Dogs are living longer than ever thanks to better veterinary care, good nutrition and devoted owners who extend their hearts, homes and wallets to ensure comfort for their silvering canine friends. "People who are devoted to elderly animals are very special people," said pain expert and veterinarian Lisa Moses. "They do the best they can to make their dogs' lives better for however long they have."
Researchers at the University of Georgia's College of Veterinary Medicine found that canine parainfluenza virus 5, which doesn't cause disease in humans, can be loaded with antigens from other pathogens and used in a vaccine to generate immunity to those pathogens. Tests in mice have already shown that a PIV5-based vaccine protected them from seasonal flu strains as well as H5N1, or avian influenza. It's possible that the PIV5 vaccines could be used to develop vaccines for HIV, malaria and tuberculosis, according to lead researcher Biao He.
A recent survey of U.S. millionaires reveals that the pet of choice among the nation's wealthiest is largely the canine variety. Some 58% of millionaires said they own a dog and 37% said they have a cat. According to the American Pet Products Association, the medical care, feeding and travel expenses associated with dogs are higher than for cats.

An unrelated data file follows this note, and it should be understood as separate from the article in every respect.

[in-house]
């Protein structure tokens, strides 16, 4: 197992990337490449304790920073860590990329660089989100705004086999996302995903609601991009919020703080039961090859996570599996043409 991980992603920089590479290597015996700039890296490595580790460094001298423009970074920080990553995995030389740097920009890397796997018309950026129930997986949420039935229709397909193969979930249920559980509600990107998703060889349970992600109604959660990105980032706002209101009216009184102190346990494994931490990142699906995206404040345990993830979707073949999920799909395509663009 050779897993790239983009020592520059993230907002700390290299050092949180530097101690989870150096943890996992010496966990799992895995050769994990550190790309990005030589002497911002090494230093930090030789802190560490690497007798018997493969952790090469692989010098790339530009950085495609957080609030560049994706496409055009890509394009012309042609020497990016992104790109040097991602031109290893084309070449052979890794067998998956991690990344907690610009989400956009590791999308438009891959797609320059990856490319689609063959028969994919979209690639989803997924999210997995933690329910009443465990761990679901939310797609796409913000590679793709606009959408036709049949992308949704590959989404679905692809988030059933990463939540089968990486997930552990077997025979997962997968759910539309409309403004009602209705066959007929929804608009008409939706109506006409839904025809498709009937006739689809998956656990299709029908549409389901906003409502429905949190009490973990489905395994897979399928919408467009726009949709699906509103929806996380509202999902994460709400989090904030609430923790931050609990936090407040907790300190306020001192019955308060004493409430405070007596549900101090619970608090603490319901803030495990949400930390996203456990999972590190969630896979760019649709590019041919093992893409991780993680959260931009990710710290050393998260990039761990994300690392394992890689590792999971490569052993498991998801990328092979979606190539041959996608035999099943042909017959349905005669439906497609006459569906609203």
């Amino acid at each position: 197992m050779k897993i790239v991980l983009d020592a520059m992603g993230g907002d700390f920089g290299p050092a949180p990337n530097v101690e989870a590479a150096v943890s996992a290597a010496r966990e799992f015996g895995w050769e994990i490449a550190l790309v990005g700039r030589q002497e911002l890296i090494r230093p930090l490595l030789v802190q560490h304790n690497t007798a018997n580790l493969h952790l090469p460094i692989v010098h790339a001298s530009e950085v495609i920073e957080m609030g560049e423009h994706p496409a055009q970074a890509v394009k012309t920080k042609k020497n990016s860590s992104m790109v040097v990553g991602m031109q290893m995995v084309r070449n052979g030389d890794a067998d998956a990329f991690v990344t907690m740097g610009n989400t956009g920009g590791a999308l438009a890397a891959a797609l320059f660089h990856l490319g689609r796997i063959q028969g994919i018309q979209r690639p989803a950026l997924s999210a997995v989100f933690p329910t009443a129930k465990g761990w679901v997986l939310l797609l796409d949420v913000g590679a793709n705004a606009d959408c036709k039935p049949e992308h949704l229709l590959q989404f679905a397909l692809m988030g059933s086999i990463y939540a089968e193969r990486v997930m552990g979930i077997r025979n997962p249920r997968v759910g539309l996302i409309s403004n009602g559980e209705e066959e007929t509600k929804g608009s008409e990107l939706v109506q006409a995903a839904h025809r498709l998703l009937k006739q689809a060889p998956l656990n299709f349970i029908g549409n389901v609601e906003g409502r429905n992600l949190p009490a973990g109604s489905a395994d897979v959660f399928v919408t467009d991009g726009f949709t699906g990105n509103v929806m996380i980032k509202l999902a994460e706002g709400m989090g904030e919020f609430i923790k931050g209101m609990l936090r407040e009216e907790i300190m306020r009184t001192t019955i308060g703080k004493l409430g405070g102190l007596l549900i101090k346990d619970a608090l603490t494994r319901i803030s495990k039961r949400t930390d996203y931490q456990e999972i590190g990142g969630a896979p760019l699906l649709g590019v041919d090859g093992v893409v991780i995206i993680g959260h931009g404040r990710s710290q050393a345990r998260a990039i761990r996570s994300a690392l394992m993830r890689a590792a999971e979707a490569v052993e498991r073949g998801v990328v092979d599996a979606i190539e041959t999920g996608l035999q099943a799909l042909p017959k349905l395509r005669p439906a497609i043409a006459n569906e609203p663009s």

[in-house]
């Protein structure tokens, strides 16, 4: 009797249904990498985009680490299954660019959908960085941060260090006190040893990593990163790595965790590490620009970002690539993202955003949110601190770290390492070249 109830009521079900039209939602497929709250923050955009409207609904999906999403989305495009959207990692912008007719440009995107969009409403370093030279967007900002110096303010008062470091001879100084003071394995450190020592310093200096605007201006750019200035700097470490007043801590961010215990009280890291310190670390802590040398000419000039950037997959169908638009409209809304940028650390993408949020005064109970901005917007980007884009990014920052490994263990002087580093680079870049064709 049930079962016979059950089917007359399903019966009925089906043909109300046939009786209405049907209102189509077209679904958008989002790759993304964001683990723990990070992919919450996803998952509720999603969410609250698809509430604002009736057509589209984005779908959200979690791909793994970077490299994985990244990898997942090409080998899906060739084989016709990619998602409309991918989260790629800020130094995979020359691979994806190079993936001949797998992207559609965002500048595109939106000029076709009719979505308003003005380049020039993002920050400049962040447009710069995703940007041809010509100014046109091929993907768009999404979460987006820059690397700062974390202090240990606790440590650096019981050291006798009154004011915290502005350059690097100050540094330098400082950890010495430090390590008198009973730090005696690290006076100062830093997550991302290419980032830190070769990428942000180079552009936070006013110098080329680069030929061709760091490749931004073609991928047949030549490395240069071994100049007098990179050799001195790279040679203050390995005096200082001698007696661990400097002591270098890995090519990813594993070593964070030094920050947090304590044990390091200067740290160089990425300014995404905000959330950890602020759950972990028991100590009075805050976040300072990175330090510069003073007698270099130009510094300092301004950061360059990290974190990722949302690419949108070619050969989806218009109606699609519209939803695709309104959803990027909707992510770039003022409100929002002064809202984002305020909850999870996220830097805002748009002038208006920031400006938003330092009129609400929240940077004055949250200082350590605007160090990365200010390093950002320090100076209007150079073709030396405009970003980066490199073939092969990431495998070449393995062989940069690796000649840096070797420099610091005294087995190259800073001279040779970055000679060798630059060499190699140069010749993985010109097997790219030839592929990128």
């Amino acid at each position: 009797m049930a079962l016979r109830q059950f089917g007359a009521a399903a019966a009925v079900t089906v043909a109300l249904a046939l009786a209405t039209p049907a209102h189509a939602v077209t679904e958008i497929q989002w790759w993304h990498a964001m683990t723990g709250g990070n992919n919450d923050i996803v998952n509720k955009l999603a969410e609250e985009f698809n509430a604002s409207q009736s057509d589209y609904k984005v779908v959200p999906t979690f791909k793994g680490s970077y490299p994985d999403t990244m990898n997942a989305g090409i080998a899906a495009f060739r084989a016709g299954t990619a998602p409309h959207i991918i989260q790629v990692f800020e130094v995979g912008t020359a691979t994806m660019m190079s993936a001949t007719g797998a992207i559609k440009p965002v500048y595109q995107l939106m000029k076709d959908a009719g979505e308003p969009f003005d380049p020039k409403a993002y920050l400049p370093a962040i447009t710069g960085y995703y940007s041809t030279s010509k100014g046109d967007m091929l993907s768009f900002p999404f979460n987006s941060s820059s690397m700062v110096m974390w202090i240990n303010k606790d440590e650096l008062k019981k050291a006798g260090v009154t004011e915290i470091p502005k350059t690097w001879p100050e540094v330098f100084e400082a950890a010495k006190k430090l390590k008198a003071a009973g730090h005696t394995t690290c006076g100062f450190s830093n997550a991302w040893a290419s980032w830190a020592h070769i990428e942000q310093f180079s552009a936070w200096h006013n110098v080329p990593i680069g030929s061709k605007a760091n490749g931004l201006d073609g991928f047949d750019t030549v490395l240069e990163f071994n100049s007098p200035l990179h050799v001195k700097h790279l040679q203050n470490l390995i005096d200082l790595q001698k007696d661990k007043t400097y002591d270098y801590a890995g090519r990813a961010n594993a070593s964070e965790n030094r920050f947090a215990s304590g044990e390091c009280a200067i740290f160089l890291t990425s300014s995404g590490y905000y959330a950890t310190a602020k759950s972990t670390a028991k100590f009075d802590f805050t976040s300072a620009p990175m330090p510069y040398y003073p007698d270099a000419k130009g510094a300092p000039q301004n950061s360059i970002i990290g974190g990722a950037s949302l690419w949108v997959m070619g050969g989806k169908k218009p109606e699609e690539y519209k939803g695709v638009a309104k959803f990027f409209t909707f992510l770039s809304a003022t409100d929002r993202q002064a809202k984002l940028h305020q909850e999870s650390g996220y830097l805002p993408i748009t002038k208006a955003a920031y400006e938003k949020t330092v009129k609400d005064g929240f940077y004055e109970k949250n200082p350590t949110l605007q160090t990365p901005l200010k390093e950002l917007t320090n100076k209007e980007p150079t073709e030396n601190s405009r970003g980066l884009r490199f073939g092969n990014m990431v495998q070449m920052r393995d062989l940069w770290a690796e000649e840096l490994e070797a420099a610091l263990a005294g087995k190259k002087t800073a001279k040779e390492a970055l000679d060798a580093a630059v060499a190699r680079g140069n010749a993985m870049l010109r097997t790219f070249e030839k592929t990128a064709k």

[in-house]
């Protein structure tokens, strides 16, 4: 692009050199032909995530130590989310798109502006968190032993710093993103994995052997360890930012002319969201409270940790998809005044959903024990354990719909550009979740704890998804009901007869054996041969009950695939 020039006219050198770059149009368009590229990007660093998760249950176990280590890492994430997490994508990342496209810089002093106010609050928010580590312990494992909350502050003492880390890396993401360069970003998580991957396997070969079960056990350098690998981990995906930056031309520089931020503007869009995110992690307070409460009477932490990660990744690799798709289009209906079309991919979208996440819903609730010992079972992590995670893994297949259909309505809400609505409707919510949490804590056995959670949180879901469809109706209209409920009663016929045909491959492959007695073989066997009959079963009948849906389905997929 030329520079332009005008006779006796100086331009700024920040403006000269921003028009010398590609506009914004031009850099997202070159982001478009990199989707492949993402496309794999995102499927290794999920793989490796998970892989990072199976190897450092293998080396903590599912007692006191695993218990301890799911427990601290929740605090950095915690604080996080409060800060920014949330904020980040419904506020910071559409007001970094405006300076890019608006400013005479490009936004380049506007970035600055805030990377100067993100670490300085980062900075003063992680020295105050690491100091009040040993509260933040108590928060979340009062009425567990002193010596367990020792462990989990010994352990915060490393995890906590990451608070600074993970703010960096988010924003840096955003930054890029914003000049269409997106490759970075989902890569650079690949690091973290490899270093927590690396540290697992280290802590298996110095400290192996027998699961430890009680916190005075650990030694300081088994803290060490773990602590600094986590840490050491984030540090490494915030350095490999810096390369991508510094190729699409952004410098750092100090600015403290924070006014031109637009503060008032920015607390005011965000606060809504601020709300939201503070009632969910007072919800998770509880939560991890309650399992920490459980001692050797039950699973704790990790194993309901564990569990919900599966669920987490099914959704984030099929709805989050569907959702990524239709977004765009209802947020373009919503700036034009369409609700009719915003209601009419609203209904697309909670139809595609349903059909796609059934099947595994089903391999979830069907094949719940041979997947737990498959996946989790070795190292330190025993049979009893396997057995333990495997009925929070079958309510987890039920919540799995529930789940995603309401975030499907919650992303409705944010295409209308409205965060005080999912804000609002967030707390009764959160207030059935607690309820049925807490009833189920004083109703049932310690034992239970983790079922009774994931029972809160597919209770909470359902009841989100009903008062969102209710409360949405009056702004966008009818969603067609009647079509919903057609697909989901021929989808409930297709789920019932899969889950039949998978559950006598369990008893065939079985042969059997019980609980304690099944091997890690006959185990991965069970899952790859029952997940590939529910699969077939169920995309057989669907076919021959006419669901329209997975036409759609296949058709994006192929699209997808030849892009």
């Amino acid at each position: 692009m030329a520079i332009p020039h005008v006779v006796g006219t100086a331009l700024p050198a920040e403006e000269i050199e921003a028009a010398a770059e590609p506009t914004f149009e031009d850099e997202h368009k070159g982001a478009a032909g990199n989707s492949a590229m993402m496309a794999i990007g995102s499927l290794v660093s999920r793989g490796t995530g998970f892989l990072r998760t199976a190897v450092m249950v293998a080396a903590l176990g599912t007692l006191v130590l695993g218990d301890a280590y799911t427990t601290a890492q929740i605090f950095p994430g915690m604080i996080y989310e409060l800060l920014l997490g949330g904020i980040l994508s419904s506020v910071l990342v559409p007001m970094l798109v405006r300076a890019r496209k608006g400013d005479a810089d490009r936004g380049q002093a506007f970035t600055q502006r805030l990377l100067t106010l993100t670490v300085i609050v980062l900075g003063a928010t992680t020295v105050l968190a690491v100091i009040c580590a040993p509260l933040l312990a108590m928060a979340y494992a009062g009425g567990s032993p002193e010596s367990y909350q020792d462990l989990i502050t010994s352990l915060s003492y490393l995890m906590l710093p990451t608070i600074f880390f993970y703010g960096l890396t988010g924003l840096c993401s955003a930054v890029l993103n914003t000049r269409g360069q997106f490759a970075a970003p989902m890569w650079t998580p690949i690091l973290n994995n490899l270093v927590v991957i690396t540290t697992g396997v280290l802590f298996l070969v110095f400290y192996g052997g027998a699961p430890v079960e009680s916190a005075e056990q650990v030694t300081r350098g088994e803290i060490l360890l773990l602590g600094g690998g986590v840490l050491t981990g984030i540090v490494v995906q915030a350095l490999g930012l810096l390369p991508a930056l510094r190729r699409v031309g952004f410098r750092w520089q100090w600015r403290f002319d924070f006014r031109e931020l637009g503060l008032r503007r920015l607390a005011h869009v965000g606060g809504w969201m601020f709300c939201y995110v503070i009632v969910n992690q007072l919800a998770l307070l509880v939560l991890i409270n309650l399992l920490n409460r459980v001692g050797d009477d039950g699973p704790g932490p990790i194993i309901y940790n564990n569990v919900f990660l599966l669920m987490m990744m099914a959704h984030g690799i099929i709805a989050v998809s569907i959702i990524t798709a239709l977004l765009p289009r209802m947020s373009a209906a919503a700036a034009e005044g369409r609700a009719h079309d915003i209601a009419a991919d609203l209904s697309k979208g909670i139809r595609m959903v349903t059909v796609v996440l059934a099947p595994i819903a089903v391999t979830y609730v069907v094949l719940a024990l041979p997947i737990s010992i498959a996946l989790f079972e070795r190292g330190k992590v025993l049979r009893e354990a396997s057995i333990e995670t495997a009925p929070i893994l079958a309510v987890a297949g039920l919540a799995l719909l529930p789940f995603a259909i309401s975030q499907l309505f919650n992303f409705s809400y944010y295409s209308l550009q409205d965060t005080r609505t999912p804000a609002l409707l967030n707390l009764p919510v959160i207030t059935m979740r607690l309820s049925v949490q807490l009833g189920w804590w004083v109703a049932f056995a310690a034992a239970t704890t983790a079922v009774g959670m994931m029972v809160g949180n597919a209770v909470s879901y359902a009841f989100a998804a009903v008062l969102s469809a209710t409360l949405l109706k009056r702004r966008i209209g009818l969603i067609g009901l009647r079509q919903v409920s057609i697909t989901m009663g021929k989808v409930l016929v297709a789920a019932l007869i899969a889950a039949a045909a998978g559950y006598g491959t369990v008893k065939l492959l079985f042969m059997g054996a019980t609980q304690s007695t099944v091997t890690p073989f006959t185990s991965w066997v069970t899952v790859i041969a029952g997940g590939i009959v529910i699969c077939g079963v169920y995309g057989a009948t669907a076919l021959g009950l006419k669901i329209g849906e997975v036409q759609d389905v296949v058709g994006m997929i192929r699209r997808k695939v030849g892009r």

Soft tissue sarcomas develop from the connective tissue of the skin or just beneath it, and they are relatively common in dogs, writes veterinarian Robyn Elmslie. The tumors can be difficult to treat because they invade the nearby tissue with rootlike projections that can be invisible to the naked eye, Dr. Elmslie notes. Although tumor location has an impact on the prognosis, combining surgical excision of the tumor with radiation therapy can provide a good quality of life and a normal lifespan for some patients, she writes.
Ferrets can make great pets for a family, but prospective owners must do some research before obtaining one, according to veterinary behaviorist Valarie Tynes, who hosts the AVMA's video on ferret care. Dr. Tynes explains that families should identify a veterinarian in their area who treats ferrets. Ferrets have other special needs, adds Dr. Tynes, including requiring lots of play and exercise.